(692c) Role of Promoters on Stability and Activity of Potassium Promoted Iron Oxide Dehydrogenation Catalysts

Li, Z. - Presenter, Iowa State University
Shanks, B. H. - Presenter, Iowa State University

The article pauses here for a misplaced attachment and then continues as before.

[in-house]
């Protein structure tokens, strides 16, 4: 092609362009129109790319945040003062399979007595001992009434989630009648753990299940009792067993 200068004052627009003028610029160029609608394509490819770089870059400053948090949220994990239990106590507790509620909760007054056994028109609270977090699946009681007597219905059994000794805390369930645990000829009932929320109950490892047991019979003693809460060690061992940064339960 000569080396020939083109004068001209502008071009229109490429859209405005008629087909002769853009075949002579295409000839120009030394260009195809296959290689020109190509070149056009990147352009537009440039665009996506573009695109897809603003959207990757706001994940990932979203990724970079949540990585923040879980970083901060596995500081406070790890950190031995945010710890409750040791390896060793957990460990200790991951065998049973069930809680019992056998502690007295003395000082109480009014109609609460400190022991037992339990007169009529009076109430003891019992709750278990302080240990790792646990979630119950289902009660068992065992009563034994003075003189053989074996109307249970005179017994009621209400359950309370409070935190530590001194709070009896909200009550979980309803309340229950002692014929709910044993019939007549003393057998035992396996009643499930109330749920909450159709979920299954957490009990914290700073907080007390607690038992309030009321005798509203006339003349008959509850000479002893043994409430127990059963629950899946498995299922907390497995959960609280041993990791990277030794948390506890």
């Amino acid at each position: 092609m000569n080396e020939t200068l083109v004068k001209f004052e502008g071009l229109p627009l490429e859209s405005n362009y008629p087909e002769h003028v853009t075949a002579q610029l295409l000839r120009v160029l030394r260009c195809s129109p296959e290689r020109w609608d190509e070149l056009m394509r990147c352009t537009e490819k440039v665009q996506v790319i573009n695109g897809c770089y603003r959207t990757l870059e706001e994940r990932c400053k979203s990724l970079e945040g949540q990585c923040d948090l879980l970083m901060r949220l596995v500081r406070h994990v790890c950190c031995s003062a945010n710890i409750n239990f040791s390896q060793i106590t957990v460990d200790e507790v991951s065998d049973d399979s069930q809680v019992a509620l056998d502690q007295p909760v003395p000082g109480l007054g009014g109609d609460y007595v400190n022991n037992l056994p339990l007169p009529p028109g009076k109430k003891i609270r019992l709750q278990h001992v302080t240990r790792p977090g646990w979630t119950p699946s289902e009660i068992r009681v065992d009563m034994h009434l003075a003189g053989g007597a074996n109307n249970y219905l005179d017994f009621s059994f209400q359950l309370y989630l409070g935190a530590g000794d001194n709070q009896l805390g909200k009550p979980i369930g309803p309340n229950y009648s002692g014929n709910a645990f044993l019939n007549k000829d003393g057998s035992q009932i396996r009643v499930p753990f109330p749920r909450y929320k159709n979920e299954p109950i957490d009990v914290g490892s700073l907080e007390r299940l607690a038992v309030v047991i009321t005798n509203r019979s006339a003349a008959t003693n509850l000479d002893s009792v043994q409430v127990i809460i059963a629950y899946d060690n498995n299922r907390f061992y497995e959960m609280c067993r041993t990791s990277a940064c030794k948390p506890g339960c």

Potassium-promoted iron oxides are the primary catalysts used to produce styrene for dehydrogenation of ethylbenzene to styrene. Potassium serves a crucial role in enhancing the activity of the catalyst as well as improving catalyst stability. In addition to potassium, various other promoters are added to the catalyst to enhance its stability, activity and selectivity. Two promoters that were historically used in these catalyst systems were chromium (Cr) and vanadium (V). It is generally accepted that Cr is a structure stabilizer for the catalyst. While V can greatly increase the selectivity of the dehydrogenation catalyst it has a detrimental effect on the stability and activity of the catalyst. Further improvement in dehydrogenation catalysts will be predicated on producing catalytic materials with enhanced stability. Since the effects of Cr and V on stability are known and opposite, they are useful promoters for better understanding the underlying mechanism around dehydrogenation catalyst stability. In this work, the effects of Cr and V on the stability and activity of the catalyst system was investigated. The dehydrogenation reaction is complicated, with a range of gas phase compositions in addition to the potential for formation of ?coke? on the catalyst surface. Therefore, experiments were performed in a thermogravimetric analyzer under H2, CO2, and ethylbenzene environments. Additionally, the function of steam was also studied. X-ray diffraction was applied to characterize the phase changes and the complementary quantitative calculations were conducted to determine their weight fraction. The results will be compared to potassium-promoted iron oxide without any other promoters.